Federal agency provides more funding for hydrogen fuel storage projects
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Hydrogen fuel storage gains more focus from the Department of Energy
The U.S. Department of Energy has announced the availability of more funding for the research and development of efficient hydrogen fuel storage technologies. The federal agency cites the Obama Administration’s “all of the above” energy policy as the reason behind the availability of this funding. This policy calls for the country to pursue various forms of renewable energy, but also calls for a continued focus on fossil-fuels. Through the policy, hydrogen fuel has managed to acquire a significant level of support, especially from the Department of Energy, which had once considered hydrogen fuel to be inadequate.
$4 million in funding made available by federal agency
The federal agency has set aside $4 million in funding for the 2014 fiscal year. This funding will be made available to projects focused on bringing innovative solutions to the problem of efficient hydrogen fuel storage. Storage has become a major issue when it comes to the matter of using hydrogen as a form of energy. Conventional storage methods are energy intensive, and much of the electricity used for these storage processes consume a significant amount of fossil-fuels. Beyond fuel consumption, conventional storage methods are not especially efficient, leading to a loss of energy potential.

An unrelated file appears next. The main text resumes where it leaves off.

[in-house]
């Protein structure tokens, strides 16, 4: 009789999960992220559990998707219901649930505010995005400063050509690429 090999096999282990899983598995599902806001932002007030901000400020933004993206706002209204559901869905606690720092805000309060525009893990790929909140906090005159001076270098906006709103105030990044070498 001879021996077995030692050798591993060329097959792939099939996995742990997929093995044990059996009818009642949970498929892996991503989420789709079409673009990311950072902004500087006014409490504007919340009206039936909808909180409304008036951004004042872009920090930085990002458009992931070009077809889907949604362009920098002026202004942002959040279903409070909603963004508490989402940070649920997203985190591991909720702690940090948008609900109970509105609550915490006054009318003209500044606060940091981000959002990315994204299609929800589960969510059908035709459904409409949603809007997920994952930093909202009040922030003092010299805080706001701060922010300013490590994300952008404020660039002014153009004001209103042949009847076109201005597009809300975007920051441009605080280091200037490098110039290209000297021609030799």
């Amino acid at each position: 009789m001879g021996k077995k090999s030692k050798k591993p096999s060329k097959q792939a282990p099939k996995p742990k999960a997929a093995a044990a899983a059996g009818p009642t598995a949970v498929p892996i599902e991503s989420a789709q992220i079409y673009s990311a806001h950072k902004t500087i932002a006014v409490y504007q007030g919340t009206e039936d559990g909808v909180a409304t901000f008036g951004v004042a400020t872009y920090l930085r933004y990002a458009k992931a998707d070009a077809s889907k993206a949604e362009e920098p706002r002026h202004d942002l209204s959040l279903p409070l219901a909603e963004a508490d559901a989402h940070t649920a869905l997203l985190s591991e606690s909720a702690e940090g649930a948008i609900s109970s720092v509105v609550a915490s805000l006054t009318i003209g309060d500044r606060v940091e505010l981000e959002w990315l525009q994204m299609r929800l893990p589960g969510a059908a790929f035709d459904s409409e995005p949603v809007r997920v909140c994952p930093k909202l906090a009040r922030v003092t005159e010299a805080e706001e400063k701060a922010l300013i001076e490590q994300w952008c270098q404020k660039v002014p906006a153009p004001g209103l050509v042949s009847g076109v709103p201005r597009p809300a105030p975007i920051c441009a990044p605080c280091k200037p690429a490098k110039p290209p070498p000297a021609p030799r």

Cutting costs of hydrogen fuel storage is a priority
Projects that focus on reducing the costs associated with hydrogen fuel storage will gain access to funding from the Department of Energy. These projects will also make use of low-cost materials that can further mitigate storage costs. The demand for portable storage solutions is increasing at a rapid rate, largely due to the auto industry’s focus on hydrogen fuel cells. Projects that seek to develop efficient solutions for portable storage will also receive backing from the Department of Energy.
Hydrogen may eventually become the fuel of choice for the US
Storage remains as one of the last hurdles separating hydrogen fuel from mainstream use. Other challenges exist in infrastructure and the notoriously high costs of fuel cell technology. If these challenges can be overcome, hydrogen fuel may quickly replace fossil-fuels in the U.S., removing the need for coal and oil and eliminating the costs that are represented by these two forms of fuel.